"We've used our knowledge of military pyrotechnics to come up with a low tech answer to a global problem.
"Traditionally, munitions have been destroyed or disposed of by explosion, by burning or even deep sea dumping. In recent years these methods, for legal, safety, environmental and practical reasons, have become increasingly difficult to justify.
"However, the scale of the land mine problem is such that we need to find other methods of disposal.
"In 'Dragon' we've found an inexpensive, effective alternative which involves burning out the dangerous explosives present in mines where they lie. And it's a safe and environmentally friendly option."
DFID is delighted with the results achieved to date. Andy Willson, Programmes Officer for Mine Action at DFID, said: "The mobile unit has dramatically reduced the typical costs associated with the production of anti-land mines and UXO devices that often run into hundreds of pounds."
He continued: "With the new system, local labour, under suitably trained supervisors, can produce the pyrotechnic torches on site and this further reduces production and transportation costs of the clean up efforts as well as creating much needed employment opportunities at the same time."
According to the Mines Advisory Group (MAG), a UK-based charity that has been closely involved in the development of 'Dragon', landmines continue to present a deadly hazard to those in developing countries that have lacked the resources to clear them from urban and densely populated areas until now.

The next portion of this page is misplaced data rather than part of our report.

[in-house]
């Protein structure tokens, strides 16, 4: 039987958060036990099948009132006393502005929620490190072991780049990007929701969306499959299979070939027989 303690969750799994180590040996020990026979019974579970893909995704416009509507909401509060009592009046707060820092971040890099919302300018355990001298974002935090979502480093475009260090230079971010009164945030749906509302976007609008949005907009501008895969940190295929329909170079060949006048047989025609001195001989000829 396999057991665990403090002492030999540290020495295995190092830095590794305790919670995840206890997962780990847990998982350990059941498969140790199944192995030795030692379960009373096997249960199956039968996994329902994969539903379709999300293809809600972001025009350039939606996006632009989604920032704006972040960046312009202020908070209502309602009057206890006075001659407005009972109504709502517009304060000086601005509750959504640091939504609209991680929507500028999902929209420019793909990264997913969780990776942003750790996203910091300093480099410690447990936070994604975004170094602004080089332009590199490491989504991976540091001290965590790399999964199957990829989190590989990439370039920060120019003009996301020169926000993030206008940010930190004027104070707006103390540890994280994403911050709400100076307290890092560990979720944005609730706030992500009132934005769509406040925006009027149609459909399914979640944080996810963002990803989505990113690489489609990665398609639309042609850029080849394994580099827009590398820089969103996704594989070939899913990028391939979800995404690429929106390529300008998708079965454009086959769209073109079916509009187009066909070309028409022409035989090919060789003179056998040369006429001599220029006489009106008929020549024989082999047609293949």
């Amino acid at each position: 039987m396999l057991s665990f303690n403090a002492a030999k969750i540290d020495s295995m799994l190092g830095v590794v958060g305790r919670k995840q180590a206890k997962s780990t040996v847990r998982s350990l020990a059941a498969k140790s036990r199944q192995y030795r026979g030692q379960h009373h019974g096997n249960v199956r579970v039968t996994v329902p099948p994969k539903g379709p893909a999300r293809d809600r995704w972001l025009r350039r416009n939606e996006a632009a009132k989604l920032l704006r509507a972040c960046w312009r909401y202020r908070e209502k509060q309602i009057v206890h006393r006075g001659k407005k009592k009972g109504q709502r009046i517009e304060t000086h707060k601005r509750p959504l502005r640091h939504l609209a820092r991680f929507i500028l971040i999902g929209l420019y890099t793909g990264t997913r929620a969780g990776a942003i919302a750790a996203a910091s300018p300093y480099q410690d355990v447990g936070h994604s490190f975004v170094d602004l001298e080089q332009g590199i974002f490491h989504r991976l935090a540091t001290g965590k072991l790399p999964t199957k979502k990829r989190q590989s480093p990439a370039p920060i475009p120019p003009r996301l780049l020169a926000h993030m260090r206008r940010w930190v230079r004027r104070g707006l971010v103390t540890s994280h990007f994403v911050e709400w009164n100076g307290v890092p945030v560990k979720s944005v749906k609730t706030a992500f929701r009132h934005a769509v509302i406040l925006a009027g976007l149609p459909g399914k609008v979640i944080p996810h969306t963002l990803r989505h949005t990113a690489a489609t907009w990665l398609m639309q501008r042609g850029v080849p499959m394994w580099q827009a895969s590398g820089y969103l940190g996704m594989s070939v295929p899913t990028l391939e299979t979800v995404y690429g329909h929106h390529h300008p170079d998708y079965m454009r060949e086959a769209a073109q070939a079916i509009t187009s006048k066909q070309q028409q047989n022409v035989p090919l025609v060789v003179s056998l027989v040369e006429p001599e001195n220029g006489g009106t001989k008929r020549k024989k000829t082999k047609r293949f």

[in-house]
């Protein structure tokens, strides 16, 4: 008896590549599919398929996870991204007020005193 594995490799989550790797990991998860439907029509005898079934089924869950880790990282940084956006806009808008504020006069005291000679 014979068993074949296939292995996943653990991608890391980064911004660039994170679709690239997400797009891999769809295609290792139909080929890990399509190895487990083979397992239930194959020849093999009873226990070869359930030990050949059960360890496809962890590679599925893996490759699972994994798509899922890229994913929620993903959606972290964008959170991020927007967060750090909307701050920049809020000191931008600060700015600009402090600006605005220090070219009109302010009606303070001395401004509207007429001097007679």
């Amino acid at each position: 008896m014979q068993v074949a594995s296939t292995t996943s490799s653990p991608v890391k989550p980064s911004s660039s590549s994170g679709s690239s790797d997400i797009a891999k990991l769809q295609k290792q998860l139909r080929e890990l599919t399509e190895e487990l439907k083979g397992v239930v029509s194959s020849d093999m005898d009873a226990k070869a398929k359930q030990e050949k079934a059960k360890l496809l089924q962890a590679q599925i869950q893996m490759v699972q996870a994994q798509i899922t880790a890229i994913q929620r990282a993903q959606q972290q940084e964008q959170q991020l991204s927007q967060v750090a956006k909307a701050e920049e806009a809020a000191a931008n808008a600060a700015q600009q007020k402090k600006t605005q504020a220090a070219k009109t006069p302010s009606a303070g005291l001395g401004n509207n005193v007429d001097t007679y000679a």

Rob White, Head of Operations at MAG, concluded: "The development of 'Dragon' adds another tool for the safe disposal of mines and UXOs. An added advantage is its compact nature and cost. MAG is always keen to support new developments that assist its vital humanitarian mission of improving conditions for those living and working in mine affected countries around the world." Ends
Notes to Editor
Currently 42 countries have stockpiles of about 200m landmines. The threat of landmines is global and indiscriminate - from unexploded shells to cluster bombs. There is one casualty every 20 minutes of every day. Over 80 countries affected by landmines and UXOs include: Afghanistan, Angola, Bosnia, Cambodia, Iraq, Laos, Mozambique, Somalia, Sri Lanka and Sudan.
A photograph (300dpi) of 'Dragon' being handled by a landmine/UXO disposal worker is available.
A simulated disposal of a landmine/UXO will be set up for radio and TV media interest at the Defence Academy, Shrivenham, Oxfordshire on Tuesday 29 March 2005 at 1100. Please contact Ardi Kolah to discuss recording requirements. Please note that the destruction of the simulated landmine will need to be observed from a safety distance of 60-70m.
Cranfield University at Shrivenham has an international reputation as the lead academic institution in the field of mine action. Over the past four years, Cranfield has worked with the national authorities of 18 mine affected countries in the development of national strategic and operational mine action plans.